• $\begingroup$ Do you mean a measure $\mu$ on $A^\mathbb{N}$? $\endgroup$ – guillefix Mar 22 at 13:14
  • $\begingroup$ @guillefix: thanks for the remark, you are right. Since my answer had a few imprecisions and has proven rather popular, I've fixed this mistake and made it more comprehensive and precise. $\endgroup$ – D. Thomine Mar 22 at 14:04
3
$\begingroup$

I consider also just Markov chains with finite state space, as I do not know much about ergodic theory with infinite measures.

Irreducibility of the transition graph of the state space means that a sample path cannot get trapped in smaller subsets of the state space, since one can go from everywhere to everywhere.

This implies, but one has to work this out, that the whole chain is ergodic: (almost) every path of the chain shows statistical stable behavior, that roughly means that the frequencies visiting any state of the space converge. Dynamically speaking, there exists an invariant probability measure on the space of all paths.

The opposite is obviously true: if there is an invariant measure (that is supported by the whole state space) then one can go from every state to every state.

Aperiodic transition graphs imply roughly speaking that there are no periodic phenomena hidden in the dynamic: the recurrence times of any point have greatest common divisor 1; more generally the n- step-transition matrix has positive entries for suitable large times n.

This matrix property is usually used to prove convergence of the probabilities at time n to a single distribution called equilibrium as n tends to infinity (read the Perron Frobenius theorem). The chain is then called mixing. Mixing is stronger than ergodic: it implies that the future states become even asymptotically independent of the initial state.

I personally never heard of regular transition graphs - but the matrix property referred in your link is again the same property one uses to show converge to equilibrium. I guess, but I don't know, that it is just a formal rather useless definition, since the only regular but not mixing chains I can think of can be decomposed in a suitable sense into mixing chains.

Hope this helps.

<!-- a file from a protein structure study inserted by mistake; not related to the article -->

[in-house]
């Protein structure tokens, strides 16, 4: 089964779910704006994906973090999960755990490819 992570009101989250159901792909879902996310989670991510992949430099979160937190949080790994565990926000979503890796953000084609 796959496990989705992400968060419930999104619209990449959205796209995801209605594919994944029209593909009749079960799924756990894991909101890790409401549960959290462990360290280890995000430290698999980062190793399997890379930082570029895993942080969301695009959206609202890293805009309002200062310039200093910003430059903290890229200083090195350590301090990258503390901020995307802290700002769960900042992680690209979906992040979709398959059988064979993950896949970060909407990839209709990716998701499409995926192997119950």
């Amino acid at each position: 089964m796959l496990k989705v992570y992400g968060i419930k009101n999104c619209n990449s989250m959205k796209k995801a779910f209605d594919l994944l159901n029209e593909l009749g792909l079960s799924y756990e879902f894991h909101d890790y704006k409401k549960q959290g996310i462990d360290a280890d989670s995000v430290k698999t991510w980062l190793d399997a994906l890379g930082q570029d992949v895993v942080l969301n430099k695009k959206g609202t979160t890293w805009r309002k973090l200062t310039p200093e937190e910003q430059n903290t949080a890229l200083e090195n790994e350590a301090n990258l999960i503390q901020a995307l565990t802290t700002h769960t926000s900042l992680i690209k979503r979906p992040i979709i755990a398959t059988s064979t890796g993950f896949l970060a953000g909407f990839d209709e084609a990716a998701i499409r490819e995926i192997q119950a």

$\endgroup$
  • 1
    $\begingroup$ This lacks some rigor. Most notably, having an invariant probability measure supported by the whole space does not imply (and by far) that the system is transitive. You need the measure, well, to be ergodic. $\endgroup$ – D. Thomine Jun 5 '12 at 7:26
  • $\begingroup$ How is Markov chain splitting technique useful for inferring ergodicity of a Markov Chain?Assume that I am working with general state space (uncountable say $R^{N}$ but time is discrete. I want to show that the Markov Process is ergodic. I guess that it suffices to show that it is Harris recurrent. To show Harris recurrence I guess that it suffices to show there exists an atom (obtained via splitting the chain after using minorization criteria) the return time (or hitting time) to which has finite mean. $\endgroup$ – user24367 Jun 18 '13 at 17:36
1
$\begingroup$

The first definition is preferable.

Ergodic Markov Chain is also called communicating Markov chain is one all of whose states form a single ergodic set; or equivalently, a chain in which it is possible to go from every state to every other state. Thus, the matrix is irreducible.

There are two types of Ergodic chain:

  1. Aperiodic ergodic chain (period = 1)
  2. Cyclic Markov Chain: ergodic chain with period larger than 1.

Regular Chains are always ergodic but Ergodic chains are not always regular.

Here are the simple way to tests:

Suppose $ \mathbf{P} $ is the stochastic transition matrix. Regular chain is primitive, that means there is positive integer k such that $$ \mathbf{P}^k>0 $$

For Ergodic chain, it is always irreducible (the graph is strongly connected), thus we can find positive integer k that make $ \mathbf{I+P} $ primitive: $$ \mathbf{(I+P)}^k>0 $$

Reference: Kemeny and Snell, Finite Markov Chains, Spinger-Verlag, 1976.

$\endgroup$

Your Answer

By clicking “Post Your Answer”, you agree to our terms of service, privacy policy and cookie policy

Not the answer you're looking for? Browse other questions tagged or ask your own question.